The COVID-19 pandemic may feel over—or still a threat, depending on where you live, what you believe and who you read. But one thing that will impact us all is the new Delta variant, a more dangerous and “more transmissible” form of the virus. It will soon become the dominant form of the virus here in America, and has already caused delays and deaths in the UK. Read on for five essential warnings from virus experts—and to ensure your health and the health of others, don’t miss these Sure Signs You Have “Long” COVID and May Not Even Know It.
States with low vaccination rates are “time bombs waiting to happen,” says Michael Osterholm, an epidemiologist, Regents Professor, and Director of the Center for Infectious Disease Research and Policy at the University of Minnesota. Mississippi—which has the country’s lowest vaccination rate—leads Alabama, Louisiana, Arkansas, Tennessee and Wyoming. Missouri is also seeing a spike in cases.
“Your head’s in the freezer, your feet are in the oven, and your average temperature’s just right…Some people think this [pandemic] is just gone now, that this is it. And it’s not. Globally, these have been the worst few months of the pandemic,” said Osterholm last week. Australia, for example, has recently instituted more lockdowns; the UK postponed it’s reopening. US states with low vaccination rates may have to do the same.
“A virus is always going to try and increase its transmissibility if it can,” Jemma Geoghegan, an evolutionary virologist at the University of Otago, told Katherine J. Wu in the Atlantic. Wu writes about how unpredictable this virus is. “We cannot be complacent about ‘Oh, this is the end of the mutations,'” Akiko Iwasaki, a virologist and immunologist at Yale, told her. “The evolutionary pressure for a virus is transmissibility.”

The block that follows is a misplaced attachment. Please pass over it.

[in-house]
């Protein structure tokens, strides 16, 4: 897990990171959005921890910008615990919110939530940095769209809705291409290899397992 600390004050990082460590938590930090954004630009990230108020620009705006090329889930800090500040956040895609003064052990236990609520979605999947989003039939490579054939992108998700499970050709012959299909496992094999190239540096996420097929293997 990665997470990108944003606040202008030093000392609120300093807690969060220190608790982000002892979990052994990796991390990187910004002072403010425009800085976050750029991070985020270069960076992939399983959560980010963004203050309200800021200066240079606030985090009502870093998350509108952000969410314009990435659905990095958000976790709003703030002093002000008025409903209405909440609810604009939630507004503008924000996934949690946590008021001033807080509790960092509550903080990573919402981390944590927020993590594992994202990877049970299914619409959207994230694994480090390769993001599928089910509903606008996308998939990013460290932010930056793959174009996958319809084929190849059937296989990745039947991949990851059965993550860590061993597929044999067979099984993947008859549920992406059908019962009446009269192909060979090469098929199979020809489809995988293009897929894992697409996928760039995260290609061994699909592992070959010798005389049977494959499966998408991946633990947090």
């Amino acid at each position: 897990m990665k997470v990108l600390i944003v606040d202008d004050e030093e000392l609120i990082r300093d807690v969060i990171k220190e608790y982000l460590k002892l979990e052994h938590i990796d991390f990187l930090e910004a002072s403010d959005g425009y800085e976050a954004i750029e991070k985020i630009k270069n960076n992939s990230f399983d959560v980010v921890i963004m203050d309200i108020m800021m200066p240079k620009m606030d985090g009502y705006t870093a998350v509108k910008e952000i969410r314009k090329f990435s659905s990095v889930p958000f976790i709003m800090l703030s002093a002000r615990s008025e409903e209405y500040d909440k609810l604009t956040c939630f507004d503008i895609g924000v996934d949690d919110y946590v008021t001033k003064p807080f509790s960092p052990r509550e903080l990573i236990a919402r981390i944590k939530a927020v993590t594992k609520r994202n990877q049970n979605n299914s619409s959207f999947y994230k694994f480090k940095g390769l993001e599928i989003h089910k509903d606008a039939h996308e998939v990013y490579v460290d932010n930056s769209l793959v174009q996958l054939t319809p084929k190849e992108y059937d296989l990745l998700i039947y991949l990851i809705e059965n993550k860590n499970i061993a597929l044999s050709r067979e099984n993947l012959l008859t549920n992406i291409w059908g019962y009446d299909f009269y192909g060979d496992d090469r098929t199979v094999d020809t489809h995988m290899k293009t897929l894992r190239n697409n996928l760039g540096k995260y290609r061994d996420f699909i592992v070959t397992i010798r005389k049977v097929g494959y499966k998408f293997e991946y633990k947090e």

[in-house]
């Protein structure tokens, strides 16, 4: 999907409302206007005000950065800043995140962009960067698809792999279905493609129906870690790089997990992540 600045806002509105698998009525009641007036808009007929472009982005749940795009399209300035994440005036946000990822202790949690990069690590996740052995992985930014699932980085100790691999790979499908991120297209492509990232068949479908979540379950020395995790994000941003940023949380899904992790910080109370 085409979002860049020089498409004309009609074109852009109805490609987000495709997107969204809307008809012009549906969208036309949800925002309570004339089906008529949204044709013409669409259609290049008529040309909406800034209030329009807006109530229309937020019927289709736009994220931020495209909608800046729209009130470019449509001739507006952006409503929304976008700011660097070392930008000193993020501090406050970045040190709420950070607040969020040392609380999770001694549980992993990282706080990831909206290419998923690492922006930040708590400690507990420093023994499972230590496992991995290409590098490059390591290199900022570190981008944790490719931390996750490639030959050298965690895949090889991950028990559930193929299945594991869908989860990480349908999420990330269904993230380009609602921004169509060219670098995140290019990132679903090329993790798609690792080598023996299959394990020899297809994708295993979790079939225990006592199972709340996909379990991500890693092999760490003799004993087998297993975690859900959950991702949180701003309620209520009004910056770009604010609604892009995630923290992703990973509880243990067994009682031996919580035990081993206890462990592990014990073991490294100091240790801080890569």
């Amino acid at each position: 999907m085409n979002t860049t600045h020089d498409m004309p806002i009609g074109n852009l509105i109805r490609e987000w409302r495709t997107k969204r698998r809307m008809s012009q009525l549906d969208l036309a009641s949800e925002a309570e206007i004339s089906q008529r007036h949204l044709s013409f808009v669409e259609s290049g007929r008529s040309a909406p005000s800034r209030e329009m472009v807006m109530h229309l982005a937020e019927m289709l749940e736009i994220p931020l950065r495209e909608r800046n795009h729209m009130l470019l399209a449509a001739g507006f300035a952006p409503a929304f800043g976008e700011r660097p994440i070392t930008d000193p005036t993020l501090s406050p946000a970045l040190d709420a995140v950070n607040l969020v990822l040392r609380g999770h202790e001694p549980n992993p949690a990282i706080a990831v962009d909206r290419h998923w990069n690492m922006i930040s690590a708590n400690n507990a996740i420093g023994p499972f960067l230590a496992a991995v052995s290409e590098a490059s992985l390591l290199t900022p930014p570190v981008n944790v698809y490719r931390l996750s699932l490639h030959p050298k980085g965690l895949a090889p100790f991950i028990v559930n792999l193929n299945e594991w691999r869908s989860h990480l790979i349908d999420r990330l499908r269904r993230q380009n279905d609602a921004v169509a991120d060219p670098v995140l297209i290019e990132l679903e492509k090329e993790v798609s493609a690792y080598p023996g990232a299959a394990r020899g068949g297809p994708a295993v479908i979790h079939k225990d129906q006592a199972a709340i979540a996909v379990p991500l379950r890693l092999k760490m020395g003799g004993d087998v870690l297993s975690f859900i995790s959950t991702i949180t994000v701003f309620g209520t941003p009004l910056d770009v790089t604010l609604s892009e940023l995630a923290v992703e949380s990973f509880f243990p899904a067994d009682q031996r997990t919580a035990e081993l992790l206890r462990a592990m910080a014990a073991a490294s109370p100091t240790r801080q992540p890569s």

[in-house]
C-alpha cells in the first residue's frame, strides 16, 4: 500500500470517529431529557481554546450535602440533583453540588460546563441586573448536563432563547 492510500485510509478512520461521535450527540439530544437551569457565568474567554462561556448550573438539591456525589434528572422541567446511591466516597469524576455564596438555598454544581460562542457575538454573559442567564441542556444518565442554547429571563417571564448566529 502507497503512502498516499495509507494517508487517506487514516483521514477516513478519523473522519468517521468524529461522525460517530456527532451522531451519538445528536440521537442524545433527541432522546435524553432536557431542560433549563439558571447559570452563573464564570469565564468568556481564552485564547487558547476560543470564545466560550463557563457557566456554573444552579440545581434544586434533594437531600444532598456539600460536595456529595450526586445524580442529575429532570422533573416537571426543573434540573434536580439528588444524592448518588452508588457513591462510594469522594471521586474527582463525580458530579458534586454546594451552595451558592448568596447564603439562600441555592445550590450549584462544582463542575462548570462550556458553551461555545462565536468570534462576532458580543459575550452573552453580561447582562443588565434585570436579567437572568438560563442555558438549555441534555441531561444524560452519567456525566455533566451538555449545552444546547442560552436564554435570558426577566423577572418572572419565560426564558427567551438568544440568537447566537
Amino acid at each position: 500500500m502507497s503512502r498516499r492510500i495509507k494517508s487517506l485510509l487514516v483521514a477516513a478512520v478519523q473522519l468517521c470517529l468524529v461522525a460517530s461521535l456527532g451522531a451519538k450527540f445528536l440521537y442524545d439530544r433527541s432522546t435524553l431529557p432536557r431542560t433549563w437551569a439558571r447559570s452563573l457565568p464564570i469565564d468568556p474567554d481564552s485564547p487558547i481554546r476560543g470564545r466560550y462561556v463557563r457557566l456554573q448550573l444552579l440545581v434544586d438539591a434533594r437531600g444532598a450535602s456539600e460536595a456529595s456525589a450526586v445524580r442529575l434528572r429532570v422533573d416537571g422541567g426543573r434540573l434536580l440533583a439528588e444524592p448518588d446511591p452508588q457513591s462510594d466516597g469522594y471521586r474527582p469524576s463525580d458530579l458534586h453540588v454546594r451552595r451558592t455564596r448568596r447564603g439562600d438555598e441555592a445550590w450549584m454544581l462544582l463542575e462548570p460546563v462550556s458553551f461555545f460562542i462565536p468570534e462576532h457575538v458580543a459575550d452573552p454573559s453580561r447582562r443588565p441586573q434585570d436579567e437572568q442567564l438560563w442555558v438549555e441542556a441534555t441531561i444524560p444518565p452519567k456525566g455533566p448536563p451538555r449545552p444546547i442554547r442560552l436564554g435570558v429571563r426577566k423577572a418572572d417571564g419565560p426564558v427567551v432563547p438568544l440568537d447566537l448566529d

The World Health Organization made a stunning request on Friday. “People cannot feel safe just because they had the two doses. They still need to protect themselves,” Dr. Mariangela Simao, WHO assistant director-general for access to medicines and health products, said during a news briefing. “Vaccine alone won’t stop community transmission,” Simao added. “People need to continue to use masks consistently, be in ventilated spaces, hand hygiene … the physical distance, avoid crowding. This still continues to be extremely important, even if you’re vaccinated when you have a community transmission ongoing.”
Arkansas Gov. Asa Hutchinson went on Face the Nation yesterday to plead with his constituents and all Americans to get vaccinated. “There is a vaccine hesitancy part of it,” he said, “but the part that you’re most concerned about are those that don’t believe in the efficacy of it. They believe in the conspiracy theories….The Delta variant is a great concern to us. We see that impacting our increasing cases and hospitalizations. So you have to take the counsel of the medical experts seriously.”
Follow the public health fundamentals and help end this pandemic, no matter where you live—wear a face mask that fits snugly and is double layered, don’t travel, social distance, avoid large crowds, don’t go indoors with people you’re not sheltering with (especially in bars), practice good hand hygiene, get vaccinated when it becomes available to you, and to protect your life and the lives of others, don’t visit any of these 35 Places You’re Most Likely to Catch COVID.